The crisis in Syria! The Bradley Manning sentencing! The fracking debate! Yet another random act of violence!
The media bombards us with information and news every second of every day – a sensory overload of grim stories and political biases. It's overwhelming but college can become a sort of bubble, a relaxing retreat from the cares of the outside world. You don’t see the news unless you turn on your own TV or radio or follow a news site or newspaper. With all the other fun things to do, who’s got time to be depressed and bored by other people’s problems?
It’s incredibly easy to feel that what you see on CNN doesn’t affect you – a college student in America – but it does. You may not live in a small village in the Middle East but actions cause ripples and what happens across the globe may, in any small way, touch your life. Some events will affect you directly. For example, President Obama recently signed a bill to restore lower interest rates on student loans: This directly affects you and me, who will now be paying a 3.4 percent interest rate on our loans as opposed to the previous 6.8 percent.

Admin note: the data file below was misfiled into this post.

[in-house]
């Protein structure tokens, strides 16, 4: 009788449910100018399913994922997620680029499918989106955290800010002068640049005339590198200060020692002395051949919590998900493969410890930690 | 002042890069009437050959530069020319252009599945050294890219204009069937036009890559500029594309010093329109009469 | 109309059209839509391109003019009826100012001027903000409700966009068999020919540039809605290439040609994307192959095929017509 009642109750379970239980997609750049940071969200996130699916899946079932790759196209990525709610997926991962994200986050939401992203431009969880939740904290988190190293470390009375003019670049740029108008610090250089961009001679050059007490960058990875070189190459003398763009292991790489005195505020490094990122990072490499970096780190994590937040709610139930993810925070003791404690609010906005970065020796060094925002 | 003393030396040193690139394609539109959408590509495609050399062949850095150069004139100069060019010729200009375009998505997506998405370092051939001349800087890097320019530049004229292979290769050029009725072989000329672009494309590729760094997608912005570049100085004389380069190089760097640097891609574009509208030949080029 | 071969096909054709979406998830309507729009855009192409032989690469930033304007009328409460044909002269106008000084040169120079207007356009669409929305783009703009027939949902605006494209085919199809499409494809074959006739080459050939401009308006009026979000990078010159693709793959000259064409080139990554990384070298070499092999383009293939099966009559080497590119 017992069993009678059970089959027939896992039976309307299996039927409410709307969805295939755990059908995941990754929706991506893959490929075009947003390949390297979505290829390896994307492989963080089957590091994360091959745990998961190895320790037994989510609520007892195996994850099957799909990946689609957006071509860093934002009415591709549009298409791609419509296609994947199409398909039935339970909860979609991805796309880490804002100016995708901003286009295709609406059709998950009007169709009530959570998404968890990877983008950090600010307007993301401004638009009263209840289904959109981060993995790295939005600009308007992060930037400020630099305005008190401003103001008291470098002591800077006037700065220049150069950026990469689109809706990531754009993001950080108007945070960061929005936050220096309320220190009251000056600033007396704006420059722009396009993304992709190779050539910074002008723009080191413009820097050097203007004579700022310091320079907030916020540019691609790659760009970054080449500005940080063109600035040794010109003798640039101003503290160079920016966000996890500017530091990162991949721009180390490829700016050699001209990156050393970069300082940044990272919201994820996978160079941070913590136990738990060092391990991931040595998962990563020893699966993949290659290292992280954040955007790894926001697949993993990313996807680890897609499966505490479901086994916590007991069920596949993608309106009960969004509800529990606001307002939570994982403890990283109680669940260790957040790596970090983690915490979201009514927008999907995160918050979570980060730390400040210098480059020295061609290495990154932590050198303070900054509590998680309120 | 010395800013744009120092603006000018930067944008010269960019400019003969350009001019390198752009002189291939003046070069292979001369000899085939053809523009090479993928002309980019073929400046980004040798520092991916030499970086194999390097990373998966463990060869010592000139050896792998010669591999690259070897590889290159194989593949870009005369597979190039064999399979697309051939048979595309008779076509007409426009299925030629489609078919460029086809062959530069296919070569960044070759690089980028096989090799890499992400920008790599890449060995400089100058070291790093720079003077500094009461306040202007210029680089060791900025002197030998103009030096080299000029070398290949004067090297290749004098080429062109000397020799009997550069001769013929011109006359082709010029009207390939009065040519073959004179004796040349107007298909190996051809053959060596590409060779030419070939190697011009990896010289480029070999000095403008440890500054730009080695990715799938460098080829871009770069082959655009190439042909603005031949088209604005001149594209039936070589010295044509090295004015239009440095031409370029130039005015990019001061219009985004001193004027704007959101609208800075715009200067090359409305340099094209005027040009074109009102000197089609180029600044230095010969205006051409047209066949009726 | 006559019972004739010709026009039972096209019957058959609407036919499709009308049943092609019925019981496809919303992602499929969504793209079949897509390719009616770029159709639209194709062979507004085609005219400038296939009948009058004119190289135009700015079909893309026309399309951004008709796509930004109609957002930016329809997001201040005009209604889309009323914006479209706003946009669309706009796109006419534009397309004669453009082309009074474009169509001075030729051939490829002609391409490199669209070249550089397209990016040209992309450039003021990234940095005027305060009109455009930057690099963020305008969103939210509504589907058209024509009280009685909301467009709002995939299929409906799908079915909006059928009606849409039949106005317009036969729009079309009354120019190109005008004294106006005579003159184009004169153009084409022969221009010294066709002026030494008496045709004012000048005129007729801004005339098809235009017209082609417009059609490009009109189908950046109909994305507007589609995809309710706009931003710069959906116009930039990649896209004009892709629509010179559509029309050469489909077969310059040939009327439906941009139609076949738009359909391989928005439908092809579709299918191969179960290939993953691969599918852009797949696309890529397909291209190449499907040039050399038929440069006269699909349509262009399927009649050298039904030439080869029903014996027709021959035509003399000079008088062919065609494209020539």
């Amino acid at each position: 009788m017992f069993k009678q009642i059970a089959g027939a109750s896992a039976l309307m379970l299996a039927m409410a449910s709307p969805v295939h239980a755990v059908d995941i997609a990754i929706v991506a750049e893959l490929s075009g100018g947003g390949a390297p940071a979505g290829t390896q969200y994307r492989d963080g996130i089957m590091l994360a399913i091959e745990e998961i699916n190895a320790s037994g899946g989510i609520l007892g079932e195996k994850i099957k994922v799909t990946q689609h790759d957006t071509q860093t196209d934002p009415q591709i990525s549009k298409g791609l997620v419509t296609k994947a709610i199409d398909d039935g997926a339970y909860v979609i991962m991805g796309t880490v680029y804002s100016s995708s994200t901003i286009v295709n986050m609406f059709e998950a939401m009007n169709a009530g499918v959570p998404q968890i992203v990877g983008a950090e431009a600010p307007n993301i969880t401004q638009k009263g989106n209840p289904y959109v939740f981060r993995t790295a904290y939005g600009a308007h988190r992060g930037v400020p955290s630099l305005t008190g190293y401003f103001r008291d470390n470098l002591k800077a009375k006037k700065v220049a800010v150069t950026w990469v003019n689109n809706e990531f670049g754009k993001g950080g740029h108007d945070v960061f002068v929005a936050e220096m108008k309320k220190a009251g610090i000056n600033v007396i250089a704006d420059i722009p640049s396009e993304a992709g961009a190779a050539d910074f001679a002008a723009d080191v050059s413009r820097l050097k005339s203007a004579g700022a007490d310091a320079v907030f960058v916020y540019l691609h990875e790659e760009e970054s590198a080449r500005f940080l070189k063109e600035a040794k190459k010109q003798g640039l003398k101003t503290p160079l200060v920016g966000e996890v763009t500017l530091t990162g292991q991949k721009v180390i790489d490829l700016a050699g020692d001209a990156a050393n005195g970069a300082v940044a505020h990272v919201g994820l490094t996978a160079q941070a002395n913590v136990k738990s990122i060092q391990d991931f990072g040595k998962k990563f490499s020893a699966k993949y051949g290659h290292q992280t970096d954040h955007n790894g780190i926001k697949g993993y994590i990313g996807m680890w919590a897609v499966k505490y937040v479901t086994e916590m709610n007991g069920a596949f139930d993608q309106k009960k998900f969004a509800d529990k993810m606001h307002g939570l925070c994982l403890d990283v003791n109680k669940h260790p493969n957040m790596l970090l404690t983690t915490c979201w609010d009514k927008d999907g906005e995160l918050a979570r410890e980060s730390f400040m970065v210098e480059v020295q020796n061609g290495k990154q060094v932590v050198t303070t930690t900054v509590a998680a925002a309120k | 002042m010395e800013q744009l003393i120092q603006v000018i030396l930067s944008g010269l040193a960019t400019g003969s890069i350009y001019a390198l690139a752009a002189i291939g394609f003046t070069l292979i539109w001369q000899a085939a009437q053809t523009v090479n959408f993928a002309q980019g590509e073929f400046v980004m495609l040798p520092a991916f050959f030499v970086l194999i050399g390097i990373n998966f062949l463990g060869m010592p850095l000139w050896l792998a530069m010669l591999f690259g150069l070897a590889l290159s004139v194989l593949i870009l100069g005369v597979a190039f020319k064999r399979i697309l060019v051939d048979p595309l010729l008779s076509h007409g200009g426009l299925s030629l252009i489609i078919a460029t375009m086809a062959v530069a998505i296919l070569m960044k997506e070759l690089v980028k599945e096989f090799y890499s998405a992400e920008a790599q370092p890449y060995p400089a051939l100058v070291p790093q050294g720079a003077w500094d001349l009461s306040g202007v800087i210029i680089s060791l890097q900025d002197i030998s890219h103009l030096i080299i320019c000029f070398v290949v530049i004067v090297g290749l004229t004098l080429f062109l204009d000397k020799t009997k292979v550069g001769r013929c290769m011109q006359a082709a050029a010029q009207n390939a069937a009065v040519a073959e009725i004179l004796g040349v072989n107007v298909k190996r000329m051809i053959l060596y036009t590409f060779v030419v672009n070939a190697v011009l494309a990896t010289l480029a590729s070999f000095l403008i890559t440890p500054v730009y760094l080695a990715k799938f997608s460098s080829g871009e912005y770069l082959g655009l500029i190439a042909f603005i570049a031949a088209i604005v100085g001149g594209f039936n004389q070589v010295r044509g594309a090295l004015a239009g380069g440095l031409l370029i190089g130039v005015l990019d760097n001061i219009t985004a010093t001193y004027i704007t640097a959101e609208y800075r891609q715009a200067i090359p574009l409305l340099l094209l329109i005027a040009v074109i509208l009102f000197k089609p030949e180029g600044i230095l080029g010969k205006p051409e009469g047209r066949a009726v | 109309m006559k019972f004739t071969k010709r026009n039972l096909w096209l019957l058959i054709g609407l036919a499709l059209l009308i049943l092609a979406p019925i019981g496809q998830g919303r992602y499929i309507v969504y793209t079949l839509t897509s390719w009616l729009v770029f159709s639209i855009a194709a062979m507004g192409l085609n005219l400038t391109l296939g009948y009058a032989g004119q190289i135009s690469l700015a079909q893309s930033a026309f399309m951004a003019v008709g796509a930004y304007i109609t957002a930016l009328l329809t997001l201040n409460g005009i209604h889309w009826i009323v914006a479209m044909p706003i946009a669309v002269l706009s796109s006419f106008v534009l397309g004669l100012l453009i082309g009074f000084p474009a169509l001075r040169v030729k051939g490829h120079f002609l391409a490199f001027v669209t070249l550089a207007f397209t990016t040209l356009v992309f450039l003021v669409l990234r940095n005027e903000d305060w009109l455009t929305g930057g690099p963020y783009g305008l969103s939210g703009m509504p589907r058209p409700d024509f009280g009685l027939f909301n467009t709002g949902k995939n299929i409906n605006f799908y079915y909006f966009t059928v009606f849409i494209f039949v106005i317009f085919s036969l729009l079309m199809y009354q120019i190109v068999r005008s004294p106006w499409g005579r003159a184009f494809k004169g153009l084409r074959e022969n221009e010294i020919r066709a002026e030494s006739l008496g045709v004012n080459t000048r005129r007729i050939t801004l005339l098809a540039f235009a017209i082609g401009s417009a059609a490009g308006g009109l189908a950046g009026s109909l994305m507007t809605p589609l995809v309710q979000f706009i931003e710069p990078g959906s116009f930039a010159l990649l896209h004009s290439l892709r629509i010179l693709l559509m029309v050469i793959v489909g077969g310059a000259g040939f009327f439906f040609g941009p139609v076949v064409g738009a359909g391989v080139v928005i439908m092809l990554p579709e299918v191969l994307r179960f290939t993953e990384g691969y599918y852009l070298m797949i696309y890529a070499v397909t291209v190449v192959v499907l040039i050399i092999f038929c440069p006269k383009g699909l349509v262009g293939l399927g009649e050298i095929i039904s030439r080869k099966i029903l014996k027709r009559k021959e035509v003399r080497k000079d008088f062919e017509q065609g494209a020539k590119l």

Current events are nearly always incendiary topics as well. You will encounter a diverse range of people in college with a diverse range of ideologies...and a shrug and a “Whatever, I don’t really care about that” won’t get you off the hook in discussions anymore. It’s important to know where you stand and even more important to do your research, so as not to form a hasty assumption. First off, it will help you not to look like a buffoon or needlessly offend others and secondly, being able to form and articulate a well-thought argument is an invaluable skill!
Lastly, being cognizant of “the outside world” is an important development in the whole messy process of becoming an adult. Forming opinions, arguments and worldviews – and having them challenged – is a necessary part of life...especially in an environment such as college, where it’s okay to make mistakes and learn from them. So don’t let college become a bubble and cut you off from the vital circulation of ideas and news. Get (and stay) informed!
Mary Steffenhagen is a junior at Concordia University of Wisconsin who is majoring in English with a minor in business. She hopes to break into the publishing field after graduation, writing and editing to promote the spread of reliable information and quality literature; she is driven to use her skills to make a positive impact wherever she is placed. Mary spends much of her time making and drinking coffee, biking and reading dusty old books. In an alternate universe, she would be a glassblower.
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